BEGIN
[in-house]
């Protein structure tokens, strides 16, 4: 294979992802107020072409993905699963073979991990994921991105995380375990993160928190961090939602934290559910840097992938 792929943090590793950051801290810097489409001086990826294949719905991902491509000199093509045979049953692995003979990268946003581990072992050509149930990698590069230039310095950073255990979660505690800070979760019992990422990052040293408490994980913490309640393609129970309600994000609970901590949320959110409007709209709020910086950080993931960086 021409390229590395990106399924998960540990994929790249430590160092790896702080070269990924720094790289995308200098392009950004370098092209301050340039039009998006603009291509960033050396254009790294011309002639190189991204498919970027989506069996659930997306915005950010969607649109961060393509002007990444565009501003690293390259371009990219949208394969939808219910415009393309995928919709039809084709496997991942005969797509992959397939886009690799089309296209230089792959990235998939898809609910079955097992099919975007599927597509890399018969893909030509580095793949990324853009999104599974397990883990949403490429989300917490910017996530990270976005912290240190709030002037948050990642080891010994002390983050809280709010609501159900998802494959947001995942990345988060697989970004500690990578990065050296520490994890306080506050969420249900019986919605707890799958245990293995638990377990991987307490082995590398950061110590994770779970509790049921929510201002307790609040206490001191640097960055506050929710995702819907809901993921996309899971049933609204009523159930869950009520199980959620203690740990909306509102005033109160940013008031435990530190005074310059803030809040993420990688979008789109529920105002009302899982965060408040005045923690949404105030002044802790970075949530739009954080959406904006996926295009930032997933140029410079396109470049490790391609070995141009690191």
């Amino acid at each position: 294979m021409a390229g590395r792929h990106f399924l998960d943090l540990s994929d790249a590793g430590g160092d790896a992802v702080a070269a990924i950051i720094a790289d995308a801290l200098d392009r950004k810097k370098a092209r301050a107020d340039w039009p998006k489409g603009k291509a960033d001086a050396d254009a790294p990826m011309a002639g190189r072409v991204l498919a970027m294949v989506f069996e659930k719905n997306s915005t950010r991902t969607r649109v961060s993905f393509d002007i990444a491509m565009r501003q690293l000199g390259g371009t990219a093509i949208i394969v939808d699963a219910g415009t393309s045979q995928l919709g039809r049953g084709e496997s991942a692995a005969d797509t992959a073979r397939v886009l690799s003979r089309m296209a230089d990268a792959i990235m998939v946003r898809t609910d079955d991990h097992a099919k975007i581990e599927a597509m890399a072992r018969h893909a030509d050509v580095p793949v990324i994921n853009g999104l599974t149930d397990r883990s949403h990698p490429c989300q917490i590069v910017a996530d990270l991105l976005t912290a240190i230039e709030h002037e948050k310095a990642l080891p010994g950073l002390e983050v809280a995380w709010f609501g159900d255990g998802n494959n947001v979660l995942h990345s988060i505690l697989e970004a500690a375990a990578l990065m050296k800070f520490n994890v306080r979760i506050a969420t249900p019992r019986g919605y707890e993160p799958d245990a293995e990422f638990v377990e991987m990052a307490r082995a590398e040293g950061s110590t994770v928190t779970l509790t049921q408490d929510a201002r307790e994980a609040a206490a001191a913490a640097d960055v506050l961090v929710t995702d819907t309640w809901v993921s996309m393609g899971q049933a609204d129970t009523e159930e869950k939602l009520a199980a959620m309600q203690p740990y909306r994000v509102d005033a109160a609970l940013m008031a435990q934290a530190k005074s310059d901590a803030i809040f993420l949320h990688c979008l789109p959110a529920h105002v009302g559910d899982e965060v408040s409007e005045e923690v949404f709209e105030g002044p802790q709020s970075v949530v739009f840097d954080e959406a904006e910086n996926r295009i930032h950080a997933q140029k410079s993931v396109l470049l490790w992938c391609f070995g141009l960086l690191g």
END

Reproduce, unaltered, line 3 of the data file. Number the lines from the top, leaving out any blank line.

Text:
């Amino acid at each position: 294979m021409a390229g590395r792929h990106f399924l998960d943090l540990s994929d790249a590793g430590g160092d790896a992802v702080a070269a990924i950051i720094a790289d995308a801290l200098d392009r950004k810097k370098a092209r301050a107020d340039w039009p998006k489409g603009k291509a960033d001086a050396d254009a790294p990826m011309a002639g190189r072409v991204l498919a970027m294949v989506f069996e659930k719905n997306s915005t950010r991902t969607r649109v961060s993905f393509d002007i990444a491509m565009r501003q690293l000199g390259g371009t990219a093509i949208i394969v939808d699963a219910g415009t393309s045979q995928l919709g039809r049953g084709e496997s991942a692995a005969d797509t992959a073979r397939v886009l690799s003979r089309m296209a230089d990268a792959i990235m998939v946003r898809t609910d079955d991990h097992a099919k975007i581990e599927a597509m890399a072992r018969h893909a030509d050509v580095p793949v990324i994921n853009g999104l599974t149930d397990r883990s949403h990698p490429c989300q917490i590069v910017a996530d990270l991105l976005t912290a240190i230039e709030h002037e948050k310095a990642l080891p010994g950073l002390e983050v809280a995380w709010f609501g159900d255990g998802n494959n947001v979660l995942h990345s988060i505690l697989e970004a500690a375990a990578l990065m050296k800070f520490n994890v306080r979760i506050a969420t249900p019992r019986g919605y707890e993160p799958d245990a293995e990422f638990v377990e991987m990052a307490r082995a590398e040293g950061s110590t994770v928190t779970l509790t049921q408490d929510a201002r307790e994980a609040a206490a001191a913490a640097d960055v506050l961090v929710t995702d819907t309640w809901v993921s996309m393609g899971q049933a609204d129970t009523e159930e869950k939602l009520a199980a959620m309600q203690p740990y909306r994000v509102d005033a109160a609970l940013m008031a435990q934290a530190k005074s310059d901590a803030i809040f993420l949320h990688c979008l789109p959110a529920h105002v009302g559910d899982e965060v408040s409007e005045e923690v949404f709209e105030g002044p802790q709020s970075v949530v739009f840097d954080e959406a904006e910086n996926r295009i930032h950080a997933q140029k410079s993931v396109l470049l490790w992938c391609f070995g141009l960086l690191g």